Palestinian unity government resigns amid West Bank-Gaza rift
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Palestinian unity government resigns amid West Bank-Gaza rift

Abbas tasks Prime Minister Rami Hamdallah with forming a new government, adviser says; Hamas rejects any unilateral dissolution

Palestinian Prime Minister Rami Hamdallah at the first meeting of the Palestinian unity government in June 2014. (Photo by Issam Rimawi/Flash90)
Palestinian Prime Minister Rami Hamdallah at the first meeting of the Palestinian unity government in June 2014. (Photo by Issam Rimawi/Flash90)

The Palestinian unity government resigned Wednesday in a deepening rift with Gaza as its de facto rulers Hamas reportedly were holding separate, indirect talks with Israel.

Palestinian Authority Prime Minister Rami Hamdallah presented Wednesday the resignation of the unity government to PA President Mahmoud Abbas, who charged him with forming a new government, said Nimr Hammad, a close aide to Abbas.

“Hamdallah handed his resignation to Abbas and Abbas ordered him to form a new government,” Hammad told AFP. Discussions to form a new government would include consultations with the various Palestinian factions, including Hamas, he said.

A Palestine Liberation Organization official said that the government of technocrats formed last year to replace rival administrations in Gaza and the West Bank would likely be replaced with a government of politicians.

“The government will continue to function until we have a new one,” a Palestine Liberation Organization official said before the official resignation. “I think what’s coming now is the formation of a government with politicians, not a government of technocrats.”

Officials have said the move had been under discussion for several months because of the cabinet’s inability to operate in the Hamas-dominated Gaza Strip.

But Hamas rejected any unilateral dissolution of the unity government.

Hamas spokesman Sami Abu Zuhri said that the Islamist movement had not been consulted and was opposed to any unilateral dissolution of the government.

“Hamas rejects any one-sided change in the government without the agreement of all parties,” Zuhri told AFP Wednesday.

“No one told us anything about any decision to change and no one consulted with us about any change in the unity government. Fatah acted on its own in all regards.”

Senior Hamas official Ziad al-Zaza, however, struck a more conciliatory note, calling on Abbas “to form a unity government with all national and Islamic factions to face Israeli occupation.”

Caught off guard?

The move comes at an important time, with Hamas sources saying it was holding separate, indirect talks with Israel on ways to firm up an informal ceasefire agreement that took hold last August, ending a 50-day war in Gaza.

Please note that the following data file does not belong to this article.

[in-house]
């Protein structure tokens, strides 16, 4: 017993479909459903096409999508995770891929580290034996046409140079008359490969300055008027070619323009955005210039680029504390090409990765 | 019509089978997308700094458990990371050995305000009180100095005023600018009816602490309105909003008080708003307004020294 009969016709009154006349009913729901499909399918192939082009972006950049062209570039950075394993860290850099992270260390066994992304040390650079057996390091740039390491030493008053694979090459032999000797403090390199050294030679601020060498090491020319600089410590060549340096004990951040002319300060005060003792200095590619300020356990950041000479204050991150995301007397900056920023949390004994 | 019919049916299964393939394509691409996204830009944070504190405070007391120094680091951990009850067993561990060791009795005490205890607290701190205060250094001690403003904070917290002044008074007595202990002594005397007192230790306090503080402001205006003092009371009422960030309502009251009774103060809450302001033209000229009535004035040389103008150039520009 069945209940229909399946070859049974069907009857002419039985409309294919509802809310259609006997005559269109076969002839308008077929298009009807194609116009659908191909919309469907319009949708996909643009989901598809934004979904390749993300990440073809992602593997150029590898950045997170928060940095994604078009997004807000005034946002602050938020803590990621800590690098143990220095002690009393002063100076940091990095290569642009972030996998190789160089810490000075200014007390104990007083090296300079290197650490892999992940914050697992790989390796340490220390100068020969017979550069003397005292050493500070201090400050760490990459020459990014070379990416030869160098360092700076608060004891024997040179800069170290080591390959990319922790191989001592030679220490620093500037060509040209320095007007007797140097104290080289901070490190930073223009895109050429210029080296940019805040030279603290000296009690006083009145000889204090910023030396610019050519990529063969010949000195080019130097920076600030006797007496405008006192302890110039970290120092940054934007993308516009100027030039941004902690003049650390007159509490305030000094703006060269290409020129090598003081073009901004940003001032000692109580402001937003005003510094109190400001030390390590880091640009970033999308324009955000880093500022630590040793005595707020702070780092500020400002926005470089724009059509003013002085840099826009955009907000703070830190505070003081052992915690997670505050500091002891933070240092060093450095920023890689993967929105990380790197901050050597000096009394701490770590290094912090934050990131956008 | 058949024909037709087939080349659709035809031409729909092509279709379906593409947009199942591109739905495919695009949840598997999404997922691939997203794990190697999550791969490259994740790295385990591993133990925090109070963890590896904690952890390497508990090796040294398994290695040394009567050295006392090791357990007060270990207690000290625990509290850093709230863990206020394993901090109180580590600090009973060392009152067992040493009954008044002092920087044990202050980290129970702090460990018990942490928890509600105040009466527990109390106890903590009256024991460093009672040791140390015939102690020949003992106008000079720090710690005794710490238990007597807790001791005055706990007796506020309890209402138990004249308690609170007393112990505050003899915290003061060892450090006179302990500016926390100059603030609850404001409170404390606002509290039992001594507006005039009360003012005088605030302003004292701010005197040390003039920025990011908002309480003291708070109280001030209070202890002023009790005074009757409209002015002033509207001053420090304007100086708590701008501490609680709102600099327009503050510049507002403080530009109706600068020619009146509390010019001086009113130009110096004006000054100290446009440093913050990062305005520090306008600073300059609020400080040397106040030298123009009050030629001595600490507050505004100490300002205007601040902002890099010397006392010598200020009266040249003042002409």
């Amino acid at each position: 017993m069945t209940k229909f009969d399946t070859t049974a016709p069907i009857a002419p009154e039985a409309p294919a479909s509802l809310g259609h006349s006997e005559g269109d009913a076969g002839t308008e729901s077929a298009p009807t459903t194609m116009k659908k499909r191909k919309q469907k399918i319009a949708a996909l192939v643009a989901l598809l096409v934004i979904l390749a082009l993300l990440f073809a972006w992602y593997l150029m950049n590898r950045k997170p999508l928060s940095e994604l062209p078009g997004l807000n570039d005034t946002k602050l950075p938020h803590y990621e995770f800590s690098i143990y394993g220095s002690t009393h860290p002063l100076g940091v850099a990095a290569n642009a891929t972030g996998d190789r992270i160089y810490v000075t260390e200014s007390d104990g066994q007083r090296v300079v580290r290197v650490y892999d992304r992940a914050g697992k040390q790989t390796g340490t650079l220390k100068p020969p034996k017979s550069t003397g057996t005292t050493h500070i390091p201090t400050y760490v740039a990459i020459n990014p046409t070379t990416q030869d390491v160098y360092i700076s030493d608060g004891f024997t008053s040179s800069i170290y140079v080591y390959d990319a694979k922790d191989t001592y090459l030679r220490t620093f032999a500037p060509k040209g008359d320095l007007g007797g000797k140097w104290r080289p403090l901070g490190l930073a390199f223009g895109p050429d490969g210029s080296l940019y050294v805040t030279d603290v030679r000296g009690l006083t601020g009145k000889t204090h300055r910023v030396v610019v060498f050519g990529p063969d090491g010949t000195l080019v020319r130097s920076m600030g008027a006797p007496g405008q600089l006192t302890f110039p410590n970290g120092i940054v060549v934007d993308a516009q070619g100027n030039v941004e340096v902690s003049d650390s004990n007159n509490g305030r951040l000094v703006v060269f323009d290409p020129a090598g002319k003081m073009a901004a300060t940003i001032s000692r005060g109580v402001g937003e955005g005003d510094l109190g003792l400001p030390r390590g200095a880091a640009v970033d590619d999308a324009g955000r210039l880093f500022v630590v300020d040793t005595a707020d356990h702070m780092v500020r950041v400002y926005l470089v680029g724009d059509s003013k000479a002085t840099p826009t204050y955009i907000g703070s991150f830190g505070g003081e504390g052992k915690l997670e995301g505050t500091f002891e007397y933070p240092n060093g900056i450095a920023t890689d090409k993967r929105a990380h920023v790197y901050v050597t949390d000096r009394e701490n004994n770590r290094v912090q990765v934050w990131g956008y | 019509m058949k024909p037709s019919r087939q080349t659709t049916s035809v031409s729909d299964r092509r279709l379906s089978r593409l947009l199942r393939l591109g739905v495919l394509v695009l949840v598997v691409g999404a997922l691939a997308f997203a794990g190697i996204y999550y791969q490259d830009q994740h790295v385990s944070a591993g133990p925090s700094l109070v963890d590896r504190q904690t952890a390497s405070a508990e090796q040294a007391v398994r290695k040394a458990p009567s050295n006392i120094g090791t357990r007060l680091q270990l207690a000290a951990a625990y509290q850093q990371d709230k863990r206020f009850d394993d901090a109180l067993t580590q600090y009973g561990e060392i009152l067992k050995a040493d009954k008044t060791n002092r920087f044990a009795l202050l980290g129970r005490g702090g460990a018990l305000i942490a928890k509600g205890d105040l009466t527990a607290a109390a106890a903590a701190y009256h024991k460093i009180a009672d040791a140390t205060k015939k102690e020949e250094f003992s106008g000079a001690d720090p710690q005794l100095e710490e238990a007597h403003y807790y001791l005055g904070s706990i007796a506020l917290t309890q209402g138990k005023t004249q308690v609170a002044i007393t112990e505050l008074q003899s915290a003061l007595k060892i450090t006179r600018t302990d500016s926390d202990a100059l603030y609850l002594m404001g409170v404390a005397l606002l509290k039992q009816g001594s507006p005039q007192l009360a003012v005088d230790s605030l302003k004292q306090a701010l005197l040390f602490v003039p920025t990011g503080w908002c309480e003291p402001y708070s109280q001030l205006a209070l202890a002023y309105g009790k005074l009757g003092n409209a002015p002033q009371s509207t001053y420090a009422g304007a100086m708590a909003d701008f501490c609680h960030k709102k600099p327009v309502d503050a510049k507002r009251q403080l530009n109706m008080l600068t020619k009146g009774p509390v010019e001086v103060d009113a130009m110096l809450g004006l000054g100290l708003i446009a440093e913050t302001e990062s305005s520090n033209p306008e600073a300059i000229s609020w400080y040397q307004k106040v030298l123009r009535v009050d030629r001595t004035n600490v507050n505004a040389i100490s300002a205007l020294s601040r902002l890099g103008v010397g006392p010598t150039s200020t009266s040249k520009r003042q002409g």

It was not clear whether Abbas’s announcement was linked to the talks, but the PLO official said he believed that it played a role in the decision.

“If you end up having a different kind of status for Gaza, then basically the idea of a Palestinian state completely disappears,” the official said.

Another high-ranking Hamas official said he believed Abbas decided to act after receiving word of the indirect contacts.

“When Mahmoud Abbas heard of international envoys taking part in talks to solve the (Gaza) crisis, it caught him off guard, then he took that decision,” Bassem Naim told AFP.

“He felt there was a possibility that a solution be found without the (Palestinian) Authority being involved.”

The indirect talks are said to have gone through a number of Arab and European channels.

A Hamas source said senior members of the Islamist movement had met in Doha over the weekend for talks with the Qataris, with discussions about an agreement of five to 10 years.

They focused on key issues for Hamas such as ending Israel’s blockade, now entering its ninth year, and the establishment of a sea passage between Gaza and the outside world, the source said.

He did not say whether other Palestinian factions were involved in the talks, such as Abbas’s Fatah movement, which was heavily involved in the Egyptian-brokered talks that ended the 2014 conflict.

The war claimed the lives of almost 2,200 Palestinians, half of whom were civilians, according to UN figures. On the Israeli side, 73 people were killed, 67 of them soldiers.

An Abbas spokesman had on Tuesday said a truce that ended the suffering in Gaza would be welcomed, but added that it “must not have as its price a move away from the Palestinian and national consensus.”

The Palestinian unity agreement signed in April 2014 sought to end seven years of bad blood between Fatah and Hamas and was among the causes for the collapse of US-mediated peace talks between Israel and the PA.

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